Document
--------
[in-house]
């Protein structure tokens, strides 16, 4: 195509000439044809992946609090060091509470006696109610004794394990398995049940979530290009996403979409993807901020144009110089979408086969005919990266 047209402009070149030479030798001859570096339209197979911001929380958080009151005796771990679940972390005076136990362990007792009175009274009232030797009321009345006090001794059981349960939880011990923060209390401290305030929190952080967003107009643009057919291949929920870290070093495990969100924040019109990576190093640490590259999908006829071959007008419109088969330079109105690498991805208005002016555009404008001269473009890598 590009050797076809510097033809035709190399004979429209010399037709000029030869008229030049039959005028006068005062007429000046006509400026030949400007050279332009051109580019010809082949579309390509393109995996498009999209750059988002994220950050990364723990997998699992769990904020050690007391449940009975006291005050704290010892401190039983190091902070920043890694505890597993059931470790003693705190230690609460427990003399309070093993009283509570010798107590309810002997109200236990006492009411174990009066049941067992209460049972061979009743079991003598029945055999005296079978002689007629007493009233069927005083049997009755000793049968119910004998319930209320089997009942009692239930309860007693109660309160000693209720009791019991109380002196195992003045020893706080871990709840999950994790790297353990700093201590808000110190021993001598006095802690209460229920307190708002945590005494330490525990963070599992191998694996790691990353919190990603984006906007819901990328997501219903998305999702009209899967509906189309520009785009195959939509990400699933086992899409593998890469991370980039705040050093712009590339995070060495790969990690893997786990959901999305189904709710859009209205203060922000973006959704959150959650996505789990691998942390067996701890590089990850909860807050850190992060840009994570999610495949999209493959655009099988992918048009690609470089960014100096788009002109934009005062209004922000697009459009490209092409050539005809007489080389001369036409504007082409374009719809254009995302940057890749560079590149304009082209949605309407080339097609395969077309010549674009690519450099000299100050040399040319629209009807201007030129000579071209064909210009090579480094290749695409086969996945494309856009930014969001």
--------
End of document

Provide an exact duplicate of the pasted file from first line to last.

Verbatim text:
[in-house]
């Protein structure tokens, strides 16, 4: 195509000439044809992946609090060091509470006696109610004794394990398995049940979530290009996403979409993807901020144009110089979408086969005919990266 047209402009070149030479030798001859570096339209197979911001929380958080009151005796771990679940972390005076136990362990007792009175009274009232030797009321009345006090001794059981349960939880011990923060209390401290305030929190952080967003107009643009057919291949929920870290070093495990969100924040019109990576190093640490590259999908006829071959007008419109088969330079109105690498991805208005002016555009404008001269473009890598 590009050797076809510097033809035709190399004979429209010399037709000029030869008229030049039959005028006068005062007429000046006509400026030949400007050279332009051109580019010809082949579309390509393109995996498009999209750059988002994220950050990364723990997998699992769990904020050690007391449940009975006291005050704290010892401190039983190091902070920043890694505890597993059931470790003693705190230690609460427990003399309070093993009283509570010798107590309810002997109200236990006492009411174990009066049941067992209460049972061979009743079991003598029945055999005296079978002689007629007493009233069927005083049997009755000793049968119910004998319930209320089997009942009692239930309860007693109660309160000693209720009791019991109380002196195992003045020893706080871990709840999950994790790297353990700093201590808000110190021993001598006095802690209460229920307190708002945590005494330490525990963070599992191998694996790691990353919190990603984006906007819901990328997501219903998305999702009209899967509906189309520009785009195959939509990400699933086992899409593998890469991370980039705040050093712009590339995070060495790969990690893997786990959901999305189904709710859009209205203060922000973006959704959150959650996505789990691998942390067996701890590089990850909860807050850190992060840009994570999610495949999209493959655009099988992918048009690609470089960014100096788009002109934009005062209004922000697009459009490209092409050539005809007489080389001369036409504007082409374009719809254009995302940057890749560079590149304009082209949605309407080339097609395969077309010549674009690519450099000299100050040399040319629209009807201007030129000579071209064909210009090579480094290749695409086969996945494309856009930014969001």